- The Australian dollar fell heavily on Tuesday, undermined by a slew of negative headlines relating to US-Sino trade negotiations and concerns about the Chinese economy.
- Stocks and commodities were hit hard, mirroring the slide in the Aussie.
- New Zealand inflation and BoJ policy decision are the main highlights during the Asian session on Wednesday.
The Australian dollar continued to slide on Tuesday, falling to multi-week lows against the greenback on renewed concern towards the global economy US-Sino and trade negotiations.
It also fell heavily against all of the major crosses, as seen in the scoreboard below at 8.05am in Sydney on Wednesday.
AUD/USD 0.7116 , -0.0042 , -0.59%
AUD/JPY 77.85 , -0.64 , -0.82%
AUD/CNH 4.8493 , -0.0179 , -0.37%
AUD/EUR 0.6262 , -0.0034 , -0.54%
AUD/GBP 0.5492 , -0.0059 , -1.06%
AUD/NZD 1.0586 , -0.0042 , -0.40%
AUD/CAD 0.9501 , -0.0014 , -0.15%
After opening the session at .7158, the AUD/USD began to slide in Asian trade, mirroring similar weakness in the Chinese yuan.
Rodrigo Catril, Senior FX Strategist at the National Australia Bank, said the weakness was sparked by speech from Chinese President Xi Jinping that added to concerns about the current health of the Chinese economy.
“A speech by President Xi, at an unusual meeting of China’s top leaders, added further fuel to the notion that China may be slowing faster than what the official numbers suggest,” Catril said.
“In his speech President Xi stressed the need to maintain political stability adding that the Communist Party needed greater efforts ‘to prevent and resolve major risks’.
“The speech has been interpreted by many as a sign the party is becoming more concerned about the social implications of a slowing economy.”
Further compounding the weakness in the Aussie, there were numerous negative reports surrounding US-Sino trade negotiations during the session.
“News that the US will pursue the extradition of Meng Wanzhou, China’s Huawei Technologies CFO, has been an additional factor adding to concerns over US-China trade tensions while early this morning the FT reported the US negotiators turned down an offer of preparatory trade discussions,” Catril said.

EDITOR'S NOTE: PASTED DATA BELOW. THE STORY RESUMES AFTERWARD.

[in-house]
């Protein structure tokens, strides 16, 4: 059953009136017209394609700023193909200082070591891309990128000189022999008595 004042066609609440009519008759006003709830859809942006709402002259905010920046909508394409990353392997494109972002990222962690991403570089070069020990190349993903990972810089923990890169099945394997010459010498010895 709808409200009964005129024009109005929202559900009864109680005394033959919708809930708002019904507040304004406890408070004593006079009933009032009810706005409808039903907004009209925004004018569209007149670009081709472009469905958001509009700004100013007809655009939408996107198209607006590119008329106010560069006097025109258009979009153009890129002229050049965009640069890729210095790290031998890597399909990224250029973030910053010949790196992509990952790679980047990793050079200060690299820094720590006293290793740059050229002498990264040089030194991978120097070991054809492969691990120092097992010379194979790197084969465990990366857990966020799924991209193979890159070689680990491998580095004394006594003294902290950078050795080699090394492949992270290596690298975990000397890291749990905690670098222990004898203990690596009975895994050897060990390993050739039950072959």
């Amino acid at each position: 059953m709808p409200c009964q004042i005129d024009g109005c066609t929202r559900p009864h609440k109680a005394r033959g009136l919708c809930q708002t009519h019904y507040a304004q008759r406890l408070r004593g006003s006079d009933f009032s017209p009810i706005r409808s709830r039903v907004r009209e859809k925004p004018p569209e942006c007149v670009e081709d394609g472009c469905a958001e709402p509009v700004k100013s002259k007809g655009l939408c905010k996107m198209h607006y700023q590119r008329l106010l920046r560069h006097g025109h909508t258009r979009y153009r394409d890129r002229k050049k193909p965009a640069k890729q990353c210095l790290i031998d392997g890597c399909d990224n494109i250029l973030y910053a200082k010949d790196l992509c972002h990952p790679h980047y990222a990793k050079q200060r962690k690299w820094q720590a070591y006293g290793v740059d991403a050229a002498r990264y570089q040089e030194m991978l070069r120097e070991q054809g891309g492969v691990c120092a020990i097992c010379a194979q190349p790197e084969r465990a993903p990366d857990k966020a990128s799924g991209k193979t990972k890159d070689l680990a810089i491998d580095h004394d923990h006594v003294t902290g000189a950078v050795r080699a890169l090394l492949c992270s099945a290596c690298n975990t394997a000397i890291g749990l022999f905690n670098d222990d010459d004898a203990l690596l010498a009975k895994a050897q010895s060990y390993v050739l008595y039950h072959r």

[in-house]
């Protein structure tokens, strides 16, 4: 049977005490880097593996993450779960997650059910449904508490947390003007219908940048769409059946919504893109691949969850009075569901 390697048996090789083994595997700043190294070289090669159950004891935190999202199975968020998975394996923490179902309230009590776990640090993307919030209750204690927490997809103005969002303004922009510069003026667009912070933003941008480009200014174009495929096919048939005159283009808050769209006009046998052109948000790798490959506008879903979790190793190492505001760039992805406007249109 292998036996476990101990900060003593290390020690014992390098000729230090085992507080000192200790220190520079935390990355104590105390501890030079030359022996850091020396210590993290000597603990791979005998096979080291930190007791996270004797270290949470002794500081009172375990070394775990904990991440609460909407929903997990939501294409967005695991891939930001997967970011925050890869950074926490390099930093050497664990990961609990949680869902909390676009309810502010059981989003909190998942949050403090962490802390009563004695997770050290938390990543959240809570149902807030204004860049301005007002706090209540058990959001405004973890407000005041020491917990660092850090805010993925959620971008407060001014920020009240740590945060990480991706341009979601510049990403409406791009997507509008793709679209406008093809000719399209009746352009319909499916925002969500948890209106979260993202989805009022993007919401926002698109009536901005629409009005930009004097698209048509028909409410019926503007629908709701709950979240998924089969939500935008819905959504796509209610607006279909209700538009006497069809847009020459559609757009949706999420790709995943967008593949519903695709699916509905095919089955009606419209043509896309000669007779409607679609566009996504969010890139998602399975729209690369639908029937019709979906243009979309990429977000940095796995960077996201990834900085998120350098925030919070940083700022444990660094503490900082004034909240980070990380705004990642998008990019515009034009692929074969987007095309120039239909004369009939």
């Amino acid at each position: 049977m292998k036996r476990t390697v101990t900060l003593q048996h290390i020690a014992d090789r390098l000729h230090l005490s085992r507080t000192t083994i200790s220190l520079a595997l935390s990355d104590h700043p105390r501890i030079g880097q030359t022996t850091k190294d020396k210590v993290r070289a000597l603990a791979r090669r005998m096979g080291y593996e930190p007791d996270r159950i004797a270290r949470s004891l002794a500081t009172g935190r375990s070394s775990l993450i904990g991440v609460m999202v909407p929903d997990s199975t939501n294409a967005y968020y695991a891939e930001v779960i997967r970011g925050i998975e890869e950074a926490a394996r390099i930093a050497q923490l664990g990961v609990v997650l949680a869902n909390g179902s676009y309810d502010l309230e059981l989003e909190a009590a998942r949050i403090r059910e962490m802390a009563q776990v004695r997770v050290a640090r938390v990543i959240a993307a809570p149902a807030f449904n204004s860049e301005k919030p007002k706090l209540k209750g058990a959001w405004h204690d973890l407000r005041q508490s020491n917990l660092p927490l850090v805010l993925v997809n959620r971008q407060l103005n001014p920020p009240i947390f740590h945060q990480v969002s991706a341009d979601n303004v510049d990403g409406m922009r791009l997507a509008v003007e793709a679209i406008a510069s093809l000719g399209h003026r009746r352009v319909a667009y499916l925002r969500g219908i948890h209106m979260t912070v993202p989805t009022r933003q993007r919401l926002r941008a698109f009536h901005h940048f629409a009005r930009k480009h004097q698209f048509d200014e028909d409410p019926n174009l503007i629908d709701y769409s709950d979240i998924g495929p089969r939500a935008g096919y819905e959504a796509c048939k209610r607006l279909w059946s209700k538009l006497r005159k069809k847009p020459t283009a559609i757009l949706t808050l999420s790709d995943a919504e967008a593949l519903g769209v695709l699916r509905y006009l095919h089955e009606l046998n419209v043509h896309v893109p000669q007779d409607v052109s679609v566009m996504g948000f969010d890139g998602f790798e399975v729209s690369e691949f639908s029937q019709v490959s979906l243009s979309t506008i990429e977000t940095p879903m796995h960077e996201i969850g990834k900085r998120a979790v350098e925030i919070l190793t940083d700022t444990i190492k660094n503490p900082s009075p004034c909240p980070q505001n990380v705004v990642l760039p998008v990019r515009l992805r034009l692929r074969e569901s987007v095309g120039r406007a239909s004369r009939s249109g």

“Market were already trading with a risk off tone, but the FT news accelerated the deterioration in risk sentiment.”
Later this month Liu He, China’s vice premier, is scheduled to meet with US Treasury Secretary Mnuchin and Robert Lighthizer, Trump’s top trade negotiator.
Economic data released during the session also failed to offer any hope that a turnaround in the global economy was on the cards.
US existing home sales slumped to fresh three-lows in December while German investor sentiment towards current conditions weakened to levels not seen since early 2015.
Combined, the news flow weighed on cyclical assets that had performed earlier in the year, resulting in steep falls in US stocks, commodities and emerging market currencies.
As a proxy for global growth, the Aussie was not immune to the weakness.
Against the crosses, the largest fall was seen against the British pound that was helped by a stronger-than-expected jobs report and further speculation that a “hard” Brexit is unlikely to eventuate.
Turning to the session ahead, it will be a busy day for traders with several major data and central bank appearances scheduled.
Regionally, New Zealand Q4 CPI will be released at 8.45am AEDT. The Reserve Bank of New Zealand will also release its favoured core inflation measure at 1pm AEDT. In the past, this figure has often proven to be more influential than the CPI report itself.
The Kiwi inflation report will be followed by Japanese trade data for December at 10.50am AEDT. The latest Westpac-MI leading index for December will also be released.
The Bank of Japan will also announce its January monetary policy decision in the second half of Asian trade. No change in policy settings is expected, but the bank is likely to downgrade its inflation forecasts yet again.
Later in the day, other highlights include UK industrial orders, Canadian retail sales, Eurozone consumer confidence and FHFA house prices, Richmond Fed manufacturing index and EIA crude oil stockpiles from the United States.
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